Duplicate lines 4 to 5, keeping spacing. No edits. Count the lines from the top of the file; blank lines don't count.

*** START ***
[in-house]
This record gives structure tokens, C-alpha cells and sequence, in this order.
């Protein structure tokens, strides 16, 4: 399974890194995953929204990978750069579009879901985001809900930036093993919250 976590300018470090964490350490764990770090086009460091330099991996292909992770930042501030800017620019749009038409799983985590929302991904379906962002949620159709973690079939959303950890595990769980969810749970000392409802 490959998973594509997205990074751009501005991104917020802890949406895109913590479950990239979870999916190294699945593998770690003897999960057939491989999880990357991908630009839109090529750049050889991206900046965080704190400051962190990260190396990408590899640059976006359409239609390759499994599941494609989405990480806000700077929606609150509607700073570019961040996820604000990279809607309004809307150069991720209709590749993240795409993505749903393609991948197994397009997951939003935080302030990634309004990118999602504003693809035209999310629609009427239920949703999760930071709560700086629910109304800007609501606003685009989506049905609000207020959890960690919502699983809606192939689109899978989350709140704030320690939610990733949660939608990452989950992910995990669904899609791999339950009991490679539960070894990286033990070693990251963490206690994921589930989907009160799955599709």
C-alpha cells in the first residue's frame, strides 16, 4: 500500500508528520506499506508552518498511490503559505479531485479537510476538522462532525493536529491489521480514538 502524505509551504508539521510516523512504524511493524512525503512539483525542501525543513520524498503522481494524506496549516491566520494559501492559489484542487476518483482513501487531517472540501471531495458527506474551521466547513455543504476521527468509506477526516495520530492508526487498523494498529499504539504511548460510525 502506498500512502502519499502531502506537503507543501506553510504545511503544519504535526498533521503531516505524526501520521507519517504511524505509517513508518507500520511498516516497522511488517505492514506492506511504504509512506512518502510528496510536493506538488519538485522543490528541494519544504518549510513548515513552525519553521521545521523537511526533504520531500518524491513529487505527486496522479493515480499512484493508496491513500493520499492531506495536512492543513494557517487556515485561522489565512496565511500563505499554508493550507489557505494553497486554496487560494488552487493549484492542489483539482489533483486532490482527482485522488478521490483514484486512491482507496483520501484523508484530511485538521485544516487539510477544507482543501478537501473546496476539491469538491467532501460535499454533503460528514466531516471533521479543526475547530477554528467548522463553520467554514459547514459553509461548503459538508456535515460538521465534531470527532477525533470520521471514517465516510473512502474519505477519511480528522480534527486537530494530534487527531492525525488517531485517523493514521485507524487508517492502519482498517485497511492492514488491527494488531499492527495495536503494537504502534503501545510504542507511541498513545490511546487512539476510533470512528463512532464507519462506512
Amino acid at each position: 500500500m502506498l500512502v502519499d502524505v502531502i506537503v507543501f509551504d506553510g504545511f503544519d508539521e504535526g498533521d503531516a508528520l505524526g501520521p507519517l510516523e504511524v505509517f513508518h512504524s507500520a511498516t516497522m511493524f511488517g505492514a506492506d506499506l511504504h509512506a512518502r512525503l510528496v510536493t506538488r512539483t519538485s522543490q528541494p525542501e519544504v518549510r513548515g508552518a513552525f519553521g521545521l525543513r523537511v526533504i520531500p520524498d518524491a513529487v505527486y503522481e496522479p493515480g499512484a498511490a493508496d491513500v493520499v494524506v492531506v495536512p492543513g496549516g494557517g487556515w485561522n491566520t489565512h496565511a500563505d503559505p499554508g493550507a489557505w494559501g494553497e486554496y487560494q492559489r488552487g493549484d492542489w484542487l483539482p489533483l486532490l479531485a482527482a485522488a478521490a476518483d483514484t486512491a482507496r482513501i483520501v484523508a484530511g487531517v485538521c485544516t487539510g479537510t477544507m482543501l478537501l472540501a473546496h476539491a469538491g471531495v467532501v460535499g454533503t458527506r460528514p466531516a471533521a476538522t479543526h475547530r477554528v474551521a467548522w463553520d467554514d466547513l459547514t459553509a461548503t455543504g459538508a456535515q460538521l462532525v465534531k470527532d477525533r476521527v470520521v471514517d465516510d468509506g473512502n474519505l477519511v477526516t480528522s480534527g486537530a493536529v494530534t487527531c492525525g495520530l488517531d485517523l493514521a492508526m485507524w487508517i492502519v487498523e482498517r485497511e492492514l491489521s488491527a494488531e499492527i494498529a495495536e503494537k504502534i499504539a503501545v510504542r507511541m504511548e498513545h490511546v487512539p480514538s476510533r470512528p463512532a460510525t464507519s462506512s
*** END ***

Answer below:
C-alpha cells in the first residue's frame, strides 16, 4: 500500500508528520506499506508552518498511490503559505479531485479537510476538522462532525493536529491489521480514538 502524505509551504508539521510516523512504524511493524512525503512539483525542501525543513520524498503522481494524506496549516491566520494559501492559489484542487476518483482513501487531517472540501471531495458527506474551521466547513455543504476521527468509506477526516495520530492508526487498523494498529499504539504511548460510525 502506498500512502502519499502531502506537503507543501506553510504545511503544519504535526498533521503531516505524526501520521507519517504511524505509517513508518507500520511498516516497522511488517505492514506492506511504504509512506512518502510528496510536493506538488519538485522543490528541494519544504518549510513548515513552525519553521521545521523537511526533504520531500518524491513529487505527486496522479493515480499512484493508496491513500493520499492531506495536512492543513494557517487556515485561522489565512496565511500563505499554508493550507489557505494553497486554496487560494488552487493549484492542489483539482489533483486532490482527482485522488478521490483514484486512491482507496483520501484523508484530511485538521485544516487539510477544507482543501478537501473546496476539491469538491467532501460535499454533503460528514466531516471533521479543526475547530477554528467548522463553520467554514459547514459553509461548503459538508456535515460538521465534531470527532477525533470520521471514517465516510473512502474519505477519511480528522480534527486537530494530534487527531492525525488517531485517523493514521485507524487508517492502519482498517485497511492492514488491527494488531499492527495495536503494537504502534503501545510504542507511541498513545490511546487512539476510533470512528463512532464507519462506512
Amino acid at each position: 500500500m502506498l500512502v502519499d502524505v502531502i506537503v507543501f509551504d506553510g504545511f503544519d508539521e504535526g498533521d503531516a508528520l505524526g501520521p507519517l510516523e504511524v505509517f513508518h512504524s507500520a511498516t516497522m511493524f511488517g505492514a506492506d506499506l511504504h509512506a512518502r512525503l510528496v510536493t506538488r512539483t519538485s522543490q528541494p525542501e519544504v518549510r513548515g508552518a513552525f519553521g521545521l525543513r523537511v526533504i520531500p520524498d518524491a513529487v505527486y503522481e496522479p493515480g499512484a498511490a493508496d491513500v493520499v494524506v492531506v495536512p492543513g496549516g494557517g487556515w485561522n491566520t489565512h496565511a500563505d503559505p499554508g493550507a489557505w494559501g494553497e486554496y487560494q492559489r488552487g493549484d492542489w484542487l483539482p489533483l486532490l479531485a482527482a485522488a478521490a476518483d483514484t486512491a482507496r482513501i483520501v484523508a484530511g487531517v485538521c485544516t487539510g479537510t477544507m482543501l478537501l472540501a473546496h476539491a469538491g471531495v467532501v460535499g454533503t458527506r460528514p466531516a471533521a476538522t479543526h475547530r477554528v474551521a467548522w463553520d467554514d466547513l459547514t459553509a461548503t455543504g459538508a456535515q460538521l462532525v465534531k470527532d477525533r476521527v470520521v471514517d465516510d468509506g473512502n474519505l477519511v477526516t480528522s480534527g486537530a493536529v494530534t487527531c492525525g495520530l488517531d485517523l493514521a492508526m485507524w487508517i492502519v487498523e482498517r485497511e492492514l491489521s488491527a494488531e499492527i494498529a495495536e503494537k504502534i499504539a503501545v510504542r507511541m504511548e498513545h490511546v487512539p480514538s476510533r470512528p463512532a460510525t464507519s462506512s